As the world human population tops 7 billion individuals currently alive, the threats to the global environment have never been greater. The natural world as we know it is unlikely to survive in its existing condition for much longer. We have all heard of the Rio Summits and the attempts to address biodiversity loss going forward but despite all our efforts we are still losing the battle.
If we are to have any chance of success in the future our greatest asset in this battle against time is our children. With increasing use of technological gadgets to amuse kids it is no surprise that they are becoming increasingly removed from the natural work. Many young people today think that animal planet is not real and that video footage comes from zoos and wildlife parks. Others are turned off by the apparent savagery of the natural world as crocodiles and sharks tear other animals to shreds in their own living rooms. The sensationalism of the modern natural history programmes is sending a very mixed message to society.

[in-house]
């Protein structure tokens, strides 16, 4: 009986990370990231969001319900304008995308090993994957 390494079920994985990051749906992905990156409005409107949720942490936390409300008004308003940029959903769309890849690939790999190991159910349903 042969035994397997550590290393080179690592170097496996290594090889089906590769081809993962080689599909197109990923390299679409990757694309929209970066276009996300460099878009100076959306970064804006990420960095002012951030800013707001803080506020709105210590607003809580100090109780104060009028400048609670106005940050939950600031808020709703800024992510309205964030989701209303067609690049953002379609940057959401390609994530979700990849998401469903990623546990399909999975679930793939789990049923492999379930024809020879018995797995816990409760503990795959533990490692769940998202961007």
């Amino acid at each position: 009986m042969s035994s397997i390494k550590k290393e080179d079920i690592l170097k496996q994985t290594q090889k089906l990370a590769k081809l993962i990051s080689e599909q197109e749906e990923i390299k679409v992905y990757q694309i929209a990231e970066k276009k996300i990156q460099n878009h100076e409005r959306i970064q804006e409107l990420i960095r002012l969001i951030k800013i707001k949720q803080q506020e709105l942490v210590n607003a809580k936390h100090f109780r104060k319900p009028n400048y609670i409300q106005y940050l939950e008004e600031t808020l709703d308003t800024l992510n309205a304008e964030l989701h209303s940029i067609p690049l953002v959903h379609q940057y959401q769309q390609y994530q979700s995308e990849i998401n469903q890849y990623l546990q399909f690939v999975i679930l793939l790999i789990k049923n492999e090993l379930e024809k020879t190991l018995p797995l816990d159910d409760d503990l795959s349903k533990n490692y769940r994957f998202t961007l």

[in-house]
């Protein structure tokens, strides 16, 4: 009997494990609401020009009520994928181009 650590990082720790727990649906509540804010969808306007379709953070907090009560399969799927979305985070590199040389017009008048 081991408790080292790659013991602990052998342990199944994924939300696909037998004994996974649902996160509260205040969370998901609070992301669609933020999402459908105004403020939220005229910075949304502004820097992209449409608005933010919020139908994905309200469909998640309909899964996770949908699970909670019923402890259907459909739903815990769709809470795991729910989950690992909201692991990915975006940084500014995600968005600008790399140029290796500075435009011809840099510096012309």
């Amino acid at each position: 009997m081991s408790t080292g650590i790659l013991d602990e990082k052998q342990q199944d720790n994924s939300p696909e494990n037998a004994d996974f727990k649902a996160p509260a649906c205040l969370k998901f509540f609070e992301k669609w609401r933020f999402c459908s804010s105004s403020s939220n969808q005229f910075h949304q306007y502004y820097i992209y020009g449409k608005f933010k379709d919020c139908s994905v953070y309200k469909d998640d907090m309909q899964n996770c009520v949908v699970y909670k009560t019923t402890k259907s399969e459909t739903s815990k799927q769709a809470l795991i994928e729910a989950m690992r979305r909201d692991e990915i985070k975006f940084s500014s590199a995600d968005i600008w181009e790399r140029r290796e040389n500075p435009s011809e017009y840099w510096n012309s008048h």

I was ringing (banding) birds last weekend in a marsh in Bahrain and I invited a neighbour to bring his little daughter down to see the birds in the hand. The awe on her face was palpable as she watched the bird struggle in my hand. At first she was shy and even slightly afraid but curiosity got the better of her as she stretched out her hand to touch the bird.
I am as guilty as everybody else in not fostering the direct exposure of children to nature more. We should never underestimate the power of direct contact with nature, in sowing the seeds of conservation for future generations. Think of somebody you can bring with you the next time you go out in the field. Today’s child is tomorrow’s environmentalist.